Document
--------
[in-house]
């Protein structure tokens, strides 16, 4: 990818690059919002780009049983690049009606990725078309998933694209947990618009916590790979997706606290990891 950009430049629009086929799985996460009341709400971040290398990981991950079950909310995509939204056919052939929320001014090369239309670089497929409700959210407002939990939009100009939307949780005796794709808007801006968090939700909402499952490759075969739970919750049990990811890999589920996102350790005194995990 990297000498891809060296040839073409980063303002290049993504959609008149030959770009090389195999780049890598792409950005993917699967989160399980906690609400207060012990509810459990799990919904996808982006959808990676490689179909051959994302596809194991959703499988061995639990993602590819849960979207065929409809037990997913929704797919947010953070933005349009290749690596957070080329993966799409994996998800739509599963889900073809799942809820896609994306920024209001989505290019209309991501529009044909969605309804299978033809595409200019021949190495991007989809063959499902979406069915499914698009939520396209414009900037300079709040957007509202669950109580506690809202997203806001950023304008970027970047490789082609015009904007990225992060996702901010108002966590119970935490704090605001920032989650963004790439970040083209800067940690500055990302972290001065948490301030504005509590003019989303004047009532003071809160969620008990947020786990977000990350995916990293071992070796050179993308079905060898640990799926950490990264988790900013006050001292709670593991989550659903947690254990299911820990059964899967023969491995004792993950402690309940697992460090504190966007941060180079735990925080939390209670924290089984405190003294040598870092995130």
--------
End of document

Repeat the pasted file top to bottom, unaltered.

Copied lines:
[in-house]
């Protein structure tokens, strides 16, 4: 990818690059919002780009049983690049009606990725078309998933694209947990618009916590790979997706606290990891 950009430049629009086929799985996460009341709400971040290398990981991950079950909310995509939204056919052939929320001014090369239309670089497929409700959210407002939990939009100009939307949780005796794709808007801006968090939700909402499952490759075969739970919750049990990811890999589920996102350790005194995990 990297000498891809060296040839073409980063303002290049993504959609008149030959770009090389195999780049890598792409950005993917699967989160399980906690609400207060012990509810459990799990919904996808982006959808990676490689179909051959994302596809194991959703499988061995639990993602590819849960979207065929409809037990997913929704797919947010953070933005349009290749690596957070080329993966799409994996998800739509599963889900073809799942809820896609994306920024209001989505290019209309991501529009044909969605309804299978033809595409200019021949190495991007989809063959499902979406069915499914698009939520396209414009900037300079709040957007509202669950109580506690809202997203806001950023304008970027970047490789082609015009904007990225992060996702901010108002966590119970935490704090605001920032989650963004790439970040083209800067940690500055990302972290001065948490301030504005509590003019989303004047009532003071809160969620008990947020786990977000990350995916990293071992070796050179993308079905060898640990799926950490990264988790900013006050001292709670593991989550659903947690254990299911820990059964899967023969491995004792993950402690309940697992460090504190966007941060180079735990925080939390209670924290089984405190003294040598870092995130």